We end the night early with high anticipation for the morning and the hunt that will ensue. Sleep eludes me for some time as I try to recalculate tactics, adding in the known variable of extreme hunting pressure. There’s always a way to use these known variables to your advantage and hunting pressure is no different. Letting other hunters’ screwups become your opportunity can pay off. The problem is you can’t plan for it, you have to roll with the punches and see what they do and be ready to act on it at a moment's notice.

Stay loose.

That thought repeats itself over and over as the wind rocks my truck and me to sleep.

Coffee is brewing well before the glow of the eastern sun attacks the darkness of the night. The plan is to head to a little rise I know of and glass. To find animals and just as important to find out what the orange army is up to.

glassing for pronghorn


Binos are up to our eyes with spotting scopes on their tripods waiting on standby.

My heart sinks as the chunk of land that so far has batted a thousand for me falls short. Dust devils rise from the access roads as hunters plow through the center of these hunting grounds in their pickups. I equate this to an elk hunter tearing through a bedding area with his ATV and expecting to have a bull standing there waiting for his opportunity to be shot.

Time has made me forget the overconfidence that can come with a long range weapon. Subtly can be lost with superior firepower. Not really an option when it comes to bowhunting.

I sigh and try to start formulating another plan for the day. Perhaps a bit premature.

“I got one,” John says.

“Really? I don’t see him,” I reply.

I look back at him and see that he is not looking in the direction I told him that the pronghorns would be. Instead he’s looking in a direction that in all the years I’ve been bowhunting this area, I’ve never seen a one.

“Stay loose,” I remind myself. Advice that I gave not ten hours ago.

He’s a decent buck, one well worth chasing.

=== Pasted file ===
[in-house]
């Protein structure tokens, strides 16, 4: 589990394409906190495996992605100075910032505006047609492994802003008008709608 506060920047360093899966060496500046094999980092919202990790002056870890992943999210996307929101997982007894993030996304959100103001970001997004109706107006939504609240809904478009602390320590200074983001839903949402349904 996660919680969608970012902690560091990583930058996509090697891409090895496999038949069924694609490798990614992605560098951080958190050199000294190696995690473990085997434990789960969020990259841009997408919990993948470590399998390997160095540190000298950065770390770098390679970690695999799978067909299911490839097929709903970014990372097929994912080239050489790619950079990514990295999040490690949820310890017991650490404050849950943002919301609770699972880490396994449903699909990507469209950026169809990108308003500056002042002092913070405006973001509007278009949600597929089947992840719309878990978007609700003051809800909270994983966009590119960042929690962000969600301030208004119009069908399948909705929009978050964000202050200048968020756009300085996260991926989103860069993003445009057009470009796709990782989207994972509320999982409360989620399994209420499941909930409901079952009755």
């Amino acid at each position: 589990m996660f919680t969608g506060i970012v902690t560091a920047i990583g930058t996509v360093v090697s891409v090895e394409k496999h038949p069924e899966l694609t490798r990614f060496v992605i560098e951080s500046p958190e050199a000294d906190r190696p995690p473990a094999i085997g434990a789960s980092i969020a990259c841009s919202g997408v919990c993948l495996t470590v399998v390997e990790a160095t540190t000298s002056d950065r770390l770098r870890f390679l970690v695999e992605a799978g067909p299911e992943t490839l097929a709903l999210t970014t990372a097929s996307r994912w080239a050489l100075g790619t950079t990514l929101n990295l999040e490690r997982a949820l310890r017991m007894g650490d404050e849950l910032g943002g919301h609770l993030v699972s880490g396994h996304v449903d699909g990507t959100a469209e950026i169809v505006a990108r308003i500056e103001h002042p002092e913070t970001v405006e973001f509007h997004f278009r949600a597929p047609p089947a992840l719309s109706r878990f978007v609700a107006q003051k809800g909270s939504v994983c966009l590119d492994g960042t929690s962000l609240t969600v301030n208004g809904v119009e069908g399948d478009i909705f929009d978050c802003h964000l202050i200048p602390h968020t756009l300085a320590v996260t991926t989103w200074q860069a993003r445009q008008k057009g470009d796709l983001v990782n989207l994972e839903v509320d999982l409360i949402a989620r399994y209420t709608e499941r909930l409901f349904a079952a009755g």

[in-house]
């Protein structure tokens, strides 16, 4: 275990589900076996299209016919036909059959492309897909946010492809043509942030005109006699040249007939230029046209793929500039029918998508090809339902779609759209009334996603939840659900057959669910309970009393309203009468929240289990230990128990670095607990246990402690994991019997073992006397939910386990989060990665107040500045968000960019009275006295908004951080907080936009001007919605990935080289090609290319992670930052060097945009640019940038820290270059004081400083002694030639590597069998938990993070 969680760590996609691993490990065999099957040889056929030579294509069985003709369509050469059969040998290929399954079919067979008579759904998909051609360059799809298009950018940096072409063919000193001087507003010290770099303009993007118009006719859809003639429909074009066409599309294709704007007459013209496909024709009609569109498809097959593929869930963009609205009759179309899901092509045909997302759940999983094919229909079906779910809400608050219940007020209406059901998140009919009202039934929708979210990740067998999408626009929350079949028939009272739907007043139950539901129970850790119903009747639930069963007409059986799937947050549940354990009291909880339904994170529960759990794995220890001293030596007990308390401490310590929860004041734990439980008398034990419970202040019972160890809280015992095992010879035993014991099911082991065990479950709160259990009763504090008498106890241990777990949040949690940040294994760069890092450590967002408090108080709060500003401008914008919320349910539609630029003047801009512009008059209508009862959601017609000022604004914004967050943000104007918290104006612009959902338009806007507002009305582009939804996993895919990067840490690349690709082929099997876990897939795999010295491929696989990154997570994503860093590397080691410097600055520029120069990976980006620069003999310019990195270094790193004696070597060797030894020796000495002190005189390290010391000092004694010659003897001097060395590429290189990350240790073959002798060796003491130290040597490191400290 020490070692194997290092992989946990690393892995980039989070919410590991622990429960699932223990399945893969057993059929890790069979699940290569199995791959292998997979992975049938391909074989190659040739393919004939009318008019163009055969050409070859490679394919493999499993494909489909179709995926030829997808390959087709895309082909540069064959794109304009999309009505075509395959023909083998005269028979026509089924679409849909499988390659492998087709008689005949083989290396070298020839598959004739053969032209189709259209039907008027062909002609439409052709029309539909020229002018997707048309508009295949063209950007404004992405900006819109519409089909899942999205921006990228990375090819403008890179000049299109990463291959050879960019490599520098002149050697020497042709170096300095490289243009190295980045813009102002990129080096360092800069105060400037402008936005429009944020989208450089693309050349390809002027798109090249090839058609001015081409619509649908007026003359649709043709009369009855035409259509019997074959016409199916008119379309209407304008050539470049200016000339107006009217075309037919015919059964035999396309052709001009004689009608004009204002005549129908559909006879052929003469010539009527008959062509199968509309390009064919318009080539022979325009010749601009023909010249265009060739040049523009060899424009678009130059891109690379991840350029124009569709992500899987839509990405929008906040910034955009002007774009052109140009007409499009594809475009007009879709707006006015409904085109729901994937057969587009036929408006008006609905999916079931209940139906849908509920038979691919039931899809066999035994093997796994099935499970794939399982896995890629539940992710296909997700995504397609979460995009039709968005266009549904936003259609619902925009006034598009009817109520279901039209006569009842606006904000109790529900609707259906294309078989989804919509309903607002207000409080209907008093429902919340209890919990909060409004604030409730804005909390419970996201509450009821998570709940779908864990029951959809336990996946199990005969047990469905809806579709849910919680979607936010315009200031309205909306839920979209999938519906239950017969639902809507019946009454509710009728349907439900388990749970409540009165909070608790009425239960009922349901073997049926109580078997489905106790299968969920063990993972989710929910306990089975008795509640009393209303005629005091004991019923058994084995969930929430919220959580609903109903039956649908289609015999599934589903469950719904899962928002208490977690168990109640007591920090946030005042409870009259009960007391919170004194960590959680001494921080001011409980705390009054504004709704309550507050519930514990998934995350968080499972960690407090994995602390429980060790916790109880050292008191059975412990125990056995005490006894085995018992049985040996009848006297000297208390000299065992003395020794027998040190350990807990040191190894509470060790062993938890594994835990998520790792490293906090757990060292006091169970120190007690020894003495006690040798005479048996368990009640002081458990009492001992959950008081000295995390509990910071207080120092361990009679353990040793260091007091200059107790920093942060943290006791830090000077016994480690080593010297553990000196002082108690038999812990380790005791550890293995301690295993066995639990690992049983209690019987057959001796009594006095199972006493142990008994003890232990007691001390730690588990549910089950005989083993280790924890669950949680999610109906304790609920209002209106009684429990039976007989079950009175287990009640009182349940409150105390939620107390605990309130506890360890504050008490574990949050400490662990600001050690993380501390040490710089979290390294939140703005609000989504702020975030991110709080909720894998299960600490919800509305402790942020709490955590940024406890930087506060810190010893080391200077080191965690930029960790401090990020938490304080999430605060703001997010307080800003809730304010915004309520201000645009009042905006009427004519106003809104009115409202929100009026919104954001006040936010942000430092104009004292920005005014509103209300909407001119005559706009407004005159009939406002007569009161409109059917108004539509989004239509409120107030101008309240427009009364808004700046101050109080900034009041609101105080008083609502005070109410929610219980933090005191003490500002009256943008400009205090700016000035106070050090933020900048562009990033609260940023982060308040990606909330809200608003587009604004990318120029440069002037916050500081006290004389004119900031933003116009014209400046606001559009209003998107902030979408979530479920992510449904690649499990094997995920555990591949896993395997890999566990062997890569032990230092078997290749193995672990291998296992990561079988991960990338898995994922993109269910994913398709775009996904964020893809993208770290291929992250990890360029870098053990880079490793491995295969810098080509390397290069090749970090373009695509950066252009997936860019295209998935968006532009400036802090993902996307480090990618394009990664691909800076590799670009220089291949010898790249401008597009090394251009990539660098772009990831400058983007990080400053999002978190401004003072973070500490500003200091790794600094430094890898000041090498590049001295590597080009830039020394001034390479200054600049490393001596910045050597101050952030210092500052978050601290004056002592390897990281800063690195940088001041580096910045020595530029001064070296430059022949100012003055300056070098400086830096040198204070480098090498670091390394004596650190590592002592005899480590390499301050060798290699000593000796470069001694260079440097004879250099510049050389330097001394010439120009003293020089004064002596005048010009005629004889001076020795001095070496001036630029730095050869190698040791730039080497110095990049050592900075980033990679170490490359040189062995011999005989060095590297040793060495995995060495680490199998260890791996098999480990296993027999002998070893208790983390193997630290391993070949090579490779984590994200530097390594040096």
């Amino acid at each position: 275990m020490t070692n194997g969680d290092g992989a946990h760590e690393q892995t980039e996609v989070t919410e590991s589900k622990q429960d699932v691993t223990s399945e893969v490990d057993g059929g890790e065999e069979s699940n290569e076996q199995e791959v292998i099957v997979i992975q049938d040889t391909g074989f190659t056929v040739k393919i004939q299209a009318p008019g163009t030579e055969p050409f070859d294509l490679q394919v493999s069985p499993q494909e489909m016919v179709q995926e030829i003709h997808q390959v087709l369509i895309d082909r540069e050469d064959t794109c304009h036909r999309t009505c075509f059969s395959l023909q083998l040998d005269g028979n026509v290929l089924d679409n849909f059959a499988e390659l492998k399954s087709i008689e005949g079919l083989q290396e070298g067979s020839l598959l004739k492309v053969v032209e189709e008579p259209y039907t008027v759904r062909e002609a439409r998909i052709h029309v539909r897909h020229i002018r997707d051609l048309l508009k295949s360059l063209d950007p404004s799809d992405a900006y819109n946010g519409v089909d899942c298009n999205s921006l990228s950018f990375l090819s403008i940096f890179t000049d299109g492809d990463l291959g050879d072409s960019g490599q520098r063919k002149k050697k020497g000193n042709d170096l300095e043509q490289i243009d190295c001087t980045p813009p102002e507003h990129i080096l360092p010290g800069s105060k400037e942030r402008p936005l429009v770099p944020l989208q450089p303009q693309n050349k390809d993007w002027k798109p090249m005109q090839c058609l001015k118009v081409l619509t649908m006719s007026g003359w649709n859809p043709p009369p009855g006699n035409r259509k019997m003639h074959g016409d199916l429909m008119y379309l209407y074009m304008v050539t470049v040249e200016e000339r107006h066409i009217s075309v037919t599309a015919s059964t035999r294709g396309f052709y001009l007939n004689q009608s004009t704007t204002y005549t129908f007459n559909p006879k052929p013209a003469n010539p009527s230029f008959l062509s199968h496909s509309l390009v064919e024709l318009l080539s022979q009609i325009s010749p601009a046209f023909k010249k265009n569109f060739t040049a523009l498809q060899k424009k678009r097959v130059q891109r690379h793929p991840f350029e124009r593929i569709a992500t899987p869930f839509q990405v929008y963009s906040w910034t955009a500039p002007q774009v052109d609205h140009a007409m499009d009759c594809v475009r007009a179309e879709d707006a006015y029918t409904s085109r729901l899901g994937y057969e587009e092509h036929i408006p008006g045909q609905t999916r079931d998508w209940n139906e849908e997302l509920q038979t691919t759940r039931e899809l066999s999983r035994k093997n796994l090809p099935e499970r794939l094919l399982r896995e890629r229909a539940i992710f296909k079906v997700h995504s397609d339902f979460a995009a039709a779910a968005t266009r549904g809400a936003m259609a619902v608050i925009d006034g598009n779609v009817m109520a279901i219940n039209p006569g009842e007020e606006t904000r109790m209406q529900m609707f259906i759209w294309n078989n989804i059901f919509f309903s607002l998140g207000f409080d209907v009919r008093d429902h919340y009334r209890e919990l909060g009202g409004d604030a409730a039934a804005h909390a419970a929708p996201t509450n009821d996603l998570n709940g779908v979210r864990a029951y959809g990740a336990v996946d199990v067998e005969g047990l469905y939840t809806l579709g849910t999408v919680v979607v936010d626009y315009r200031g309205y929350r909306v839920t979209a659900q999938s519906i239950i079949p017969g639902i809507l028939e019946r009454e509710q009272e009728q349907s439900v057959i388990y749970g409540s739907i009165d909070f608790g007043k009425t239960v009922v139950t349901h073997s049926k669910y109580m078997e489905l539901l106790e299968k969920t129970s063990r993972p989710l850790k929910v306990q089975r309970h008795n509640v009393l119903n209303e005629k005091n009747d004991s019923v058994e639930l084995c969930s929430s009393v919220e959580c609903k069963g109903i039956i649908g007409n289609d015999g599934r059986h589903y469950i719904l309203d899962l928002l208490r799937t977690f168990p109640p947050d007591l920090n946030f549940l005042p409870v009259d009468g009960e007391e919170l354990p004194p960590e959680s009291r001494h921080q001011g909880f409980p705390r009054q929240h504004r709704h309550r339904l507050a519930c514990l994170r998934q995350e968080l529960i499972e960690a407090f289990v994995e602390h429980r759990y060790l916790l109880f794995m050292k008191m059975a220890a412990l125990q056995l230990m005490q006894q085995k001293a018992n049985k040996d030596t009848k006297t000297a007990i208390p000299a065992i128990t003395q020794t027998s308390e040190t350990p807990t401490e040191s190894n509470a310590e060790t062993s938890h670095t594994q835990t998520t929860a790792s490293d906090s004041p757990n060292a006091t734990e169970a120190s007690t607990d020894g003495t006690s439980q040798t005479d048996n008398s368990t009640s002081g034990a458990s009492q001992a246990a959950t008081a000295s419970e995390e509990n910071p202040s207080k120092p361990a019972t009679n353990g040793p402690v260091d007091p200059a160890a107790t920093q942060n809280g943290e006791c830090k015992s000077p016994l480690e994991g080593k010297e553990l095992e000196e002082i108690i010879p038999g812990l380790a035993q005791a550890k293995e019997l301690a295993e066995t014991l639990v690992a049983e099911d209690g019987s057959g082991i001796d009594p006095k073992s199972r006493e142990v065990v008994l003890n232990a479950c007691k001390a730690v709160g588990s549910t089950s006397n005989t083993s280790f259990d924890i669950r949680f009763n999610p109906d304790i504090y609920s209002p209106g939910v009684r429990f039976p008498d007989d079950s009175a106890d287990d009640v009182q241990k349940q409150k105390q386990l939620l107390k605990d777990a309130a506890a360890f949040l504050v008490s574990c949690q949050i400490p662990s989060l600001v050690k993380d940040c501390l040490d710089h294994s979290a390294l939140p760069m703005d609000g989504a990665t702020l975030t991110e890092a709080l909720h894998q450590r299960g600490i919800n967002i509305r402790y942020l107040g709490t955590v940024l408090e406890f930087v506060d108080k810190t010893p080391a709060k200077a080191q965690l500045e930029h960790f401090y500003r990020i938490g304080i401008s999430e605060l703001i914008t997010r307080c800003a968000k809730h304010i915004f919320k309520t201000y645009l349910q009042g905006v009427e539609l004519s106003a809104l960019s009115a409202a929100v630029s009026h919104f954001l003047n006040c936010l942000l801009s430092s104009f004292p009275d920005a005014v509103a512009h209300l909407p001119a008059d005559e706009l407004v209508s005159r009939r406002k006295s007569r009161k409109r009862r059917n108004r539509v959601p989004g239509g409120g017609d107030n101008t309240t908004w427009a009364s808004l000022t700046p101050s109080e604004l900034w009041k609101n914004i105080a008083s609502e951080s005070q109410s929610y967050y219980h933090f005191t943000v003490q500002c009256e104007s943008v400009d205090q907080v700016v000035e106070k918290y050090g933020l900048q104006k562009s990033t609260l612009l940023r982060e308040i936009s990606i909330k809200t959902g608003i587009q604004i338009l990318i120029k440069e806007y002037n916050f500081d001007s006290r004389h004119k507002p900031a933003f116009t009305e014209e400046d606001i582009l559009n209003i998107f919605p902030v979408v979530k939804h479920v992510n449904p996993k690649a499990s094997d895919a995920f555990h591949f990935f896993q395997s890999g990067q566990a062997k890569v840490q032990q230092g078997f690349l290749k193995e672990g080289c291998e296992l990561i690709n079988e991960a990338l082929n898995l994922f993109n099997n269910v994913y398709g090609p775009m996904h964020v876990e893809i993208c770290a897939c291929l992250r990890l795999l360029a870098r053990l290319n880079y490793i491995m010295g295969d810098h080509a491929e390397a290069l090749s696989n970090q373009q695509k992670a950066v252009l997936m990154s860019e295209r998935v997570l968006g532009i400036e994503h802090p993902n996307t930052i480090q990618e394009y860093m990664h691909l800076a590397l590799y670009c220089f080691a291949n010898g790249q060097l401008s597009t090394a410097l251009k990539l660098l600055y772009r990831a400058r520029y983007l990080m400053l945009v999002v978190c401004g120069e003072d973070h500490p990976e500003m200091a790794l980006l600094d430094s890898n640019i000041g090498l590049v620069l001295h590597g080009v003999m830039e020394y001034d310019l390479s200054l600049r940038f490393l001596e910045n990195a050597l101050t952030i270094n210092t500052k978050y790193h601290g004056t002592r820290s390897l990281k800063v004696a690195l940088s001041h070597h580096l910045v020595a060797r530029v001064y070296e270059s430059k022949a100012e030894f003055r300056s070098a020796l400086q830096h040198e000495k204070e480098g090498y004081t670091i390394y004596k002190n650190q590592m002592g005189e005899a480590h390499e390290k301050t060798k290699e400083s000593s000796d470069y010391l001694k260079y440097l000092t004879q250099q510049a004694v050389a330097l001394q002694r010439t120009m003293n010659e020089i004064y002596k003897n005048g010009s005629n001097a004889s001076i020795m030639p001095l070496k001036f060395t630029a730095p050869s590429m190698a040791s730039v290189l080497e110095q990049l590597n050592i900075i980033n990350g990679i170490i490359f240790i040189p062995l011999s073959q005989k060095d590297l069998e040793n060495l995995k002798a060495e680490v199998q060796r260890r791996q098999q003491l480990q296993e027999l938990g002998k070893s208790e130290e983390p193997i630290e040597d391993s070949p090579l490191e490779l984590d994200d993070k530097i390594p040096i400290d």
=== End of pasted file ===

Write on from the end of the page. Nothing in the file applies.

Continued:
“You want him?” I ask John.

He looks back through his binos for a second inspection.

“Yea, I’ll take him,” he replies.

I’m secretly relieved. With orange dotting the plains I know that our opportunities are going to be severely limited.

There’s a group of hunters walking a road a couple of hundred yards beyond the buck, but luckily for us a small rise blocks him from their view. I giggle to myself, the scene playing out like some ludacris comic strip from an old hunting magazine. The laughter is cut short as I wonder how many other hunters have watched this same situation play out but with me on the other end of the glass.

With ego in check I watch as John makes his move. The pronghorn buck feeds off in a direction that makes it impossible for John to seal the deal. I wonder if that animal knows how lucky he is, that death surrounds him on every side but the one he chooses to nonchalantly wander towards.

Unreal. That right there is proof to me that there is a sixth sense or that some creatures are born with a horseshoe up their rear.

We regroup and hop in the truck to maneuver closer to where we last saw him. 

As we cruise down the road we see no less than six other vehicles parked along it, most plates revealing the heavy concentration of out-of-staters. I knew Colorado was gracious with its tags, but I had no idea it was to this extent.